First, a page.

Originally posted by vizvo:
pitzel, I really can't agree with your claim that oil pressure isn't important. The Society of Automotive Engineers (SAE) plainly states in their Internal Combustion Engine Handbook that oil viscosity should be chosen so that a fully warmed up engine has sufficient oil pressure at hot idle. So if your 0w-20 provides enough oil pressure at hot idle, then that's terrific.
I don't have the book, but assuming that the oil retains its properties to provide adequate boundary lubrication, flow, and not pressure, is the meaningful variable.
Oil 'pressure' gauges are fitted to cars to help inform the operator of a catastrophic loss of oil, the severe depletion in the quantity of oil, or the mechanical degradation of the functionality of oil pumps and lubrication circuits.
Here's an example to think of: imagine that you are a motor, and you can either be lubricated by sucking thick milkshakes, or by sucking Coca Cola through a straw. Both milkshakes and Coca Cola are equally effective in lubricating you. Which lubrication 'system' involves more 'pressure', and which lubrication 'system' can pump a greater quantity of 'lubricant' into your lubricated parts?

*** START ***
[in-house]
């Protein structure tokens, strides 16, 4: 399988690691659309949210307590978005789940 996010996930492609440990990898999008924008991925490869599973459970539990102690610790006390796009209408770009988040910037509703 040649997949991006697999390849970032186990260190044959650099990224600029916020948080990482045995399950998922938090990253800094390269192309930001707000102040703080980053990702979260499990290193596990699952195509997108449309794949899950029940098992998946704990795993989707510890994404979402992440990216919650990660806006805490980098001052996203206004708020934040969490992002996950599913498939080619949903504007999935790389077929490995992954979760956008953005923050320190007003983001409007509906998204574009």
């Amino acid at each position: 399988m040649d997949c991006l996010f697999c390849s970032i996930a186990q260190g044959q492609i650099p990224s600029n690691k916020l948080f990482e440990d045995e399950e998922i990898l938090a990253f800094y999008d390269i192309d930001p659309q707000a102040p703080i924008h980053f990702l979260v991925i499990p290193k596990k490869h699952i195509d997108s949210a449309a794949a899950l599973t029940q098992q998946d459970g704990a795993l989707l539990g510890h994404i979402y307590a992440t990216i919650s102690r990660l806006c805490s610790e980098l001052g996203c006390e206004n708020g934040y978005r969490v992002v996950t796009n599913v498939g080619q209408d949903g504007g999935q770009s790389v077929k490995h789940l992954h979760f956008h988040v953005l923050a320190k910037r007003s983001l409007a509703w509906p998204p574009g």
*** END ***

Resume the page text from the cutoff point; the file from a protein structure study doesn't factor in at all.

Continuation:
The Coca Cola, right? Because it is far less viscous than the milkshakes. The Coca Cola also can flow at a much greater rate than the milkshake, with less pressure.
If (and only if) Coca Cola can perform the duties of lubrication just as well as a thick milk shake, then the Coca Cola obviously makes for a better lubricant, even though the 'pressure' through the straw is dramatically less.
I'm not adverse to your favorite oil. But if anyone has doubts, put an oil pressure gauge on the vehicle and decide for themselves from that data. As the Great Communicator himself so eloquently stated, "Trust but verify". The fact is engines without sufficient oil pressure suffer catastrophic failure.
No, engines without sufficient oil flow
Keep in mind that the data from someone stuck in traffic in Tucson, Arizona (102° F currently) might be somewhat different than from someone cruising through Regina, Saskatchewan (55° F currently).
It hits +40C here from time to time.
The issue is: Can xW-20 provide adequate valvetrain, bottom-end and intra-cylinder metal-on-metal lubrication, at the temperatures that the oil ultimately runs at in Arizona, without oxidizing at an excessive rate
If this question can be answered in the affirmative, then as long as flow rates are acceptably high, then xW-20 is just fine.
Contemporary cars that are converted to xW-20 often only need some slight modifications to the idiot light system to accomodate this reality, so that drivers are not alarmed by the lower pressures that thinner oils enable (thus reducing pumping losses in the oil circuit). Sometimes oil pumps will be slightly modified to optimize energy efficiency for a lower viscosity oil.
[ June 17, 2006, 08:21 PM: Message edited by: pitzel ]